The courts in construing acts of Congress frequently have recourse to the reports of committees proposing the legislation. These reports are considered valuable in determining the intent of the legislators in passing the laws.

The report of the Ways and Means Committee of the House contains the following comment on certain of the Gift Tax provisions of the Revenue Act of 1932:

"The words 'transfer ... by gift' and 'whether ... direct or indirect' are designed to cover and comprehend all transactions (subject to certain express conditions and limitations) whereby and to the extent (Sec. 503) that property or a property right is donatively passed to or conferred upon another, regardless of the means or device employed in its accomplishment. For example, (1) a transfer of property by [77 Cal. App. 2d 33] a corporation without a consideration, or one less than adequate and full in money or money's worth to B, would constitute a gift from the stockholders of the corporation to B; (2) a transfer by A to a corporation owned by his children would constitute a gift to the children; (3) a transfer of property to B where there is imposed upon B the obligation of paying a commensurate annuity to C, would be a gift to C." (Emphasis ours.)

The Supreme Court of the United States in the case of Burnet v. Guggenheim, 288 U.S. 280 [53 St.Ct. 369, 77 L. Ed. 748], had under consideration certain gift tax provisions of the Revenue Act of 1924. The taxpayer in 1917 had created two revocable trusts, one for the benefit of his son and one for the benefit of his daughter. In 1925 the taxpayer surrendered his power of revocation thus creating a present vested estate in the beneficiaries in the corpus of the trust. The Supreme Court held that the surrender of the power of revocation constituted a gift to the beneficiaries. In discussing the problem the court said:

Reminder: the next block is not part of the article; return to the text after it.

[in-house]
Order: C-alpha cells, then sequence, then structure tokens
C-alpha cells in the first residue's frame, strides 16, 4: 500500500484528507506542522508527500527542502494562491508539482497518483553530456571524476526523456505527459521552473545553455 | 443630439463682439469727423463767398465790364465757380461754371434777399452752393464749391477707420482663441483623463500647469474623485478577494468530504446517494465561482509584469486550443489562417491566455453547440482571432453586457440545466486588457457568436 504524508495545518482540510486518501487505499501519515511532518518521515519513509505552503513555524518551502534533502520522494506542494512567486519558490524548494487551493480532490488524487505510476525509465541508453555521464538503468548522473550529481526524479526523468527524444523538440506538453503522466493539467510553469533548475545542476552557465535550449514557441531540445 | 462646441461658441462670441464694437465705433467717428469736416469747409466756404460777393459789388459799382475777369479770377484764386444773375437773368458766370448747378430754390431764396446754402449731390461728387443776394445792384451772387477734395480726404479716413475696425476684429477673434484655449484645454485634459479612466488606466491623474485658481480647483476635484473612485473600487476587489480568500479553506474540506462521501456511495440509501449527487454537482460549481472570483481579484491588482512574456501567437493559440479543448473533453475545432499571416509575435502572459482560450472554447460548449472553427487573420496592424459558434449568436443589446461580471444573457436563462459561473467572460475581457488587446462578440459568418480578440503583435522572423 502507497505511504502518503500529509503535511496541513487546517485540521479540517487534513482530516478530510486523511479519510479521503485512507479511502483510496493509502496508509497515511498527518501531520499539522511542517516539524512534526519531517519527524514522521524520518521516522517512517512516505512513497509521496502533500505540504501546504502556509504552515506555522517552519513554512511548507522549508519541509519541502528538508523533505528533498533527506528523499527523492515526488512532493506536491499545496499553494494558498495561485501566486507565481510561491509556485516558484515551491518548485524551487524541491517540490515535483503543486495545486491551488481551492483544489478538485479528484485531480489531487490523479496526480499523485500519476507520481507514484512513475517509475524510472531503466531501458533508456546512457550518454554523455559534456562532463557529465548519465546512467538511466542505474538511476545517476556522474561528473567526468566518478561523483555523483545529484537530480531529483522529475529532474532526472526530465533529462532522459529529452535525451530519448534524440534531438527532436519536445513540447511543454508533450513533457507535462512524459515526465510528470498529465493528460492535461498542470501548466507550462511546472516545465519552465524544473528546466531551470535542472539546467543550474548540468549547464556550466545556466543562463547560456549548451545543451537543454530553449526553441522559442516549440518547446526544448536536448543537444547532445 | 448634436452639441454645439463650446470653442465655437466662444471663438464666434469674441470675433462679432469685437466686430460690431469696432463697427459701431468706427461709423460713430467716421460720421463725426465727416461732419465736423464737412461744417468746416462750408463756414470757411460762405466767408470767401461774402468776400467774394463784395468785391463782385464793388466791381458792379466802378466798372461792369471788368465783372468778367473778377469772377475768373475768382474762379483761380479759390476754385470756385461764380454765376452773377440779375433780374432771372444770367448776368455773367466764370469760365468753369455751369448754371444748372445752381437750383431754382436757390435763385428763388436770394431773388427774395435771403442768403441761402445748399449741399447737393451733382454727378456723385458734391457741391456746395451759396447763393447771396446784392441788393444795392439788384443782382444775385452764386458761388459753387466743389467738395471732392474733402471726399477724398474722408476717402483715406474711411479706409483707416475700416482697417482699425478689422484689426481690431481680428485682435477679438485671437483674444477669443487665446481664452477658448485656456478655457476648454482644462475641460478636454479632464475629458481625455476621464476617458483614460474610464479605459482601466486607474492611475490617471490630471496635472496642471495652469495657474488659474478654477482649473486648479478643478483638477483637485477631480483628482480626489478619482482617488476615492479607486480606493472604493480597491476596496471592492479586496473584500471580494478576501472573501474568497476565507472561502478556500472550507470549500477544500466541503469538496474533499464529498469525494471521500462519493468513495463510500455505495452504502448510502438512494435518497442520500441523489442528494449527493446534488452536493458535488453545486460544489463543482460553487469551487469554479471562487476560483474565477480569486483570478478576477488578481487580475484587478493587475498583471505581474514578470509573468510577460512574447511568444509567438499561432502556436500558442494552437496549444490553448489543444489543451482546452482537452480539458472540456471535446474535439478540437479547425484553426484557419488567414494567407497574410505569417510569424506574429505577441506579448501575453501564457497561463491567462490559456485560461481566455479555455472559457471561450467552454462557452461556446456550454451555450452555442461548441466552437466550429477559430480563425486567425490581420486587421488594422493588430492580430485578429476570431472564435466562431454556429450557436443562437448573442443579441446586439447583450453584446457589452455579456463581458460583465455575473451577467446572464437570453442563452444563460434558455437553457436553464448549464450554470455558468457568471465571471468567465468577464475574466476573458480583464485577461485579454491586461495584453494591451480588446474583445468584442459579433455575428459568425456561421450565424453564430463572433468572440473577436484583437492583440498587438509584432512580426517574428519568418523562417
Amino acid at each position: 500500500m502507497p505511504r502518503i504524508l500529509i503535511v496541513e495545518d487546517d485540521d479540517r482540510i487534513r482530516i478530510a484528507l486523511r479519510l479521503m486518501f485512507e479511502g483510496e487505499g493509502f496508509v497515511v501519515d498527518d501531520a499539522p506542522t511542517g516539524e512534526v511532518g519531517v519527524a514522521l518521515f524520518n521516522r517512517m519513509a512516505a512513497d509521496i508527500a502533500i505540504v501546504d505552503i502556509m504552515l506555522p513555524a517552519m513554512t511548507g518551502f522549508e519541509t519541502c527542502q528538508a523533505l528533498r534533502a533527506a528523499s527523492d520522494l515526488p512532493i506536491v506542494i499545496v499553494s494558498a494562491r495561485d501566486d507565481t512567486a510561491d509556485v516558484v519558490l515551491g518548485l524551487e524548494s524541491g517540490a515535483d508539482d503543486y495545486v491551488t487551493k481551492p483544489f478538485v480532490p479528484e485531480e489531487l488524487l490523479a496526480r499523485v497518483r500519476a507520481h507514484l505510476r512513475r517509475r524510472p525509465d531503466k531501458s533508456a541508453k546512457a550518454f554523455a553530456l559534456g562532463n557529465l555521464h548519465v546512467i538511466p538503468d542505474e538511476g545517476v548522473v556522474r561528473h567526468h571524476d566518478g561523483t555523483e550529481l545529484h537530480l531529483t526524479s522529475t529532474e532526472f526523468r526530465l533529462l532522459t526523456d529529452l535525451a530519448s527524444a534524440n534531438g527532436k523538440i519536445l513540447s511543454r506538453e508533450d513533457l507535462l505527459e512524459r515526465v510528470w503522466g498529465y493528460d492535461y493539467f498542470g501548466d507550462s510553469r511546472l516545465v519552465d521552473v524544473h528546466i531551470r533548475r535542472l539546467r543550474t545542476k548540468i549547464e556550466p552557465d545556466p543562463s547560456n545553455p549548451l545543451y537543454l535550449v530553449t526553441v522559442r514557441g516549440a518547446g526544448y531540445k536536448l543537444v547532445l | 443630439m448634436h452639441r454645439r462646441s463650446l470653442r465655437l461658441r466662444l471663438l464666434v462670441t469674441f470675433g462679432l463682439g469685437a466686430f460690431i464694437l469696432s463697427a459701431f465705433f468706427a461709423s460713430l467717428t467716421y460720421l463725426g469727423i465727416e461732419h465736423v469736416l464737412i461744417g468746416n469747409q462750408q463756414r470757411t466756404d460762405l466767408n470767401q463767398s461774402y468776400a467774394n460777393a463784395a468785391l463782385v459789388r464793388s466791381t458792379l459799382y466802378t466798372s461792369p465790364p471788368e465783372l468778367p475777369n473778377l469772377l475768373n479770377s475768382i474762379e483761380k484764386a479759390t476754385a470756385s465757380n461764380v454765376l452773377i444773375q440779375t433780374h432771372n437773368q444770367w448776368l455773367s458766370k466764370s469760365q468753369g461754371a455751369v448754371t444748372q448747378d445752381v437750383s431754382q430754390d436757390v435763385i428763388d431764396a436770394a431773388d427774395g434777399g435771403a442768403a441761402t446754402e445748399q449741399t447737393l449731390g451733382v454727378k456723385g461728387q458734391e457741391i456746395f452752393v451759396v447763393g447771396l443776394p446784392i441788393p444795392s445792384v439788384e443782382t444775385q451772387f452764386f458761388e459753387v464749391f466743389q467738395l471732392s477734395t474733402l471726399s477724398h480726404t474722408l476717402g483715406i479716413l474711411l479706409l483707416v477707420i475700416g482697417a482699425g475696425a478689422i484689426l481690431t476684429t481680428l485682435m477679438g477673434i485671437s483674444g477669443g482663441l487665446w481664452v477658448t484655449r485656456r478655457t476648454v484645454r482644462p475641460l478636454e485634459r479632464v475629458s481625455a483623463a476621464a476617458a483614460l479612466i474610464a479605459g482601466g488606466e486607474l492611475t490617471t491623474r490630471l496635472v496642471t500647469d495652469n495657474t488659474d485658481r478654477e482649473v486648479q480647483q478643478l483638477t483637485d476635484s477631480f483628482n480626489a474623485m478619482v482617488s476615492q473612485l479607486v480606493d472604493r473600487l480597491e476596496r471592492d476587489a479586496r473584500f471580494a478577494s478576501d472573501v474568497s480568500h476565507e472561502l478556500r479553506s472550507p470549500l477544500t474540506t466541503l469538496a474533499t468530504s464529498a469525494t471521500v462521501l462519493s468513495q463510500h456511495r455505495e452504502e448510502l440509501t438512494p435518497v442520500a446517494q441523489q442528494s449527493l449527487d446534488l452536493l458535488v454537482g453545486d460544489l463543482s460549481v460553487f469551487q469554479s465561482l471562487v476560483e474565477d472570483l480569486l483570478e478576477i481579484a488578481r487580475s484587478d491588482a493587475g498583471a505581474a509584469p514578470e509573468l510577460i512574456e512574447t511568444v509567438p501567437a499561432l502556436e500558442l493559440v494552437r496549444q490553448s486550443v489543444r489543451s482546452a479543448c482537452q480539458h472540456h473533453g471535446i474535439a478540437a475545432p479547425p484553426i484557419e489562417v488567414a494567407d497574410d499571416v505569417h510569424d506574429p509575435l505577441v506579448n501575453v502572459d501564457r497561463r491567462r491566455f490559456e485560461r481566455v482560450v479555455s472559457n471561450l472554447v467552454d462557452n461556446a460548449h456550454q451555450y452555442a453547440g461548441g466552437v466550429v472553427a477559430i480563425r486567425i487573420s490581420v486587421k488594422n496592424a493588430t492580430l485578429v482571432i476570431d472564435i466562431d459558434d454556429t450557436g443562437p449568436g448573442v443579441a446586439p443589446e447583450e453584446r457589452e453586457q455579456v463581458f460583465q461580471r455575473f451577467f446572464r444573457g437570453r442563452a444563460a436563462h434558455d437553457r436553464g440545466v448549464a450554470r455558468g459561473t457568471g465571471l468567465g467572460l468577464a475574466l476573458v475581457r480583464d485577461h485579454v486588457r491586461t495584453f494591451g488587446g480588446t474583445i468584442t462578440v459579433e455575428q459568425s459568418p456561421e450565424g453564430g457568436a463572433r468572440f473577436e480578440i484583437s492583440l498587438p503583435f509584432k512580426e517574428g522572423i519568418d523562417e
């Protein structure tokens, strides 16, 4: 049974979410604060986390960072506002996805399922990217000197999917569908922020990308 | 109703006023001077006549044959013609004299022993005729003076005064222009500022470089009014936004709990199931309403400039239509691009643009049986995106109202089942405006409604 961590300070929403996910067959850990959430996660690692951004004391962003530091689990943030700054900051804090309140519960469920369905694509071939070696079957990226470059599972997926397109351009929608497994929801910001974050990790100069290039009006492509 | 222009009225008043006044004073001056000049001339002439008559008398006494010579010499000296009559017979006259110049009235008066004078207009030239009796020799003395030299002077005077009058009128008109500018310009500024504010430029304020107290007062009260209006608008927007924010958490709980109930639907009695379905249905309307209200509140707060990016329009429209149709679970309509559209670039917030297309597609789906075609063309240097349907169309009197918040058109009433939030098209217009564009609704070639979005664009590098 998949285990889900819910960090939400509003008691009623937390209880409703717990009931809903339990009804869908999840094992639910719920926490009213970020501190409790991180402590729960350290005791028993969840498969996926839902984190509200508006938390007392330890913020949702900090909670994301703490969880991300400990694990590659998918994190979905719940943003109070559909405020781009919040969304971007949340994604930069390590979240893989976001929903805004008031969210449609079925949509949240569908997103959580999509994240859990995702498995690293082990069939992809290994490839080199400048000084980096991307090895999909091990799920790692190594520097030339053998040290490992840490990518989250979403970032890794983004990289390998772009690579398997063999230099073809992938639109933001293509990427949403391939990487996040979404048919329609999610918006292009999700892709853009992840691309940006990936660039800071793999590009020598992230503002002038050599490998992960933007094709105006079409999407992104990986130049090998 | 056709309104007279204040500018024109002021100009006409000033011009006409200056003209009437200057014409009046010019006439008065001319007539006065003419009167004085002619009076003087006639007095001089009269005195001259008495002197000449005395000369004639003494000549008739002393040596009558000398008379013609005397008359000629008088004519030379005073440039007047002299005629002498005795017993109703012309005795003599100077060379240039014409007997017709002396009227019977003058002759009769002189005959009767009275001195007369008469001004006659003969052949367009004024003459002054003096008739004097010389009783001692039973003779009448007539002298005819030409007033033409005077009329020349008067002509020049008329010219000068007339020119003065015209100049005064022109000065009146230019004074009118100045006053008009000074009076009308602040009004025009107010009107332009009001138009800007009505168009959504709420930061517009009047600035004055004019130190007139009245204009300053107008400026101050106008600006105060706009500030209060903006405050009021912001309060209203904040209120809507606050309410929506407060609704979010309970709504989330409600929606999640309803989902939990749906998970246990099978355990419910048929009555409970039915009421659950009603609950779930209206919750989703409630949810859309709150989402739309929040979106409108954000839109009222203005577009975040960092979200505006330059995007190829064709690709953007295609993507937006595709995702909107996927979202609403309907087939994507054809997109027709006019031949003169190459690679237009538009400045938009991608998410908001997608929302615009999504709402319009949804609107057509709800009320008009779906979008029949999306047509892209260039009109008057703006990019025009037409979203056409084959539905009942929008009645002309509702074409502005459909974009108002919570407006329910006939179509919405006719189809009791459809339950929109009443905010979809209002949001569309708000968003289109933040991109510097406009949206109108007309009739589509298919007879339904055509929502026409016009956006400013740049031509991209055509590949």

" 'Taxation is not so much concerned with the refinements of title as it is with actual command over the property taxed--the actual benefit for which the tax is paid.' ... The statute is not aimed at every transfer of the legal title without consideration. Such a transfer there would be if the trustees were to hold for the use of the grantor. It is aimed at transfers of the title that have the quality of a gift, and a gift is not consummate until put beyond recall. ... The tax on gifts was something new. Even so, the concept of a transfer, so painfully developed in respect of taxes on estates, was not flung aside and scouted in laying this new burden upon transfers during life. Congress was aware that what was of the essence of a transfer had come to be identified more nearly with a change of economic benefits than with technicalities of title."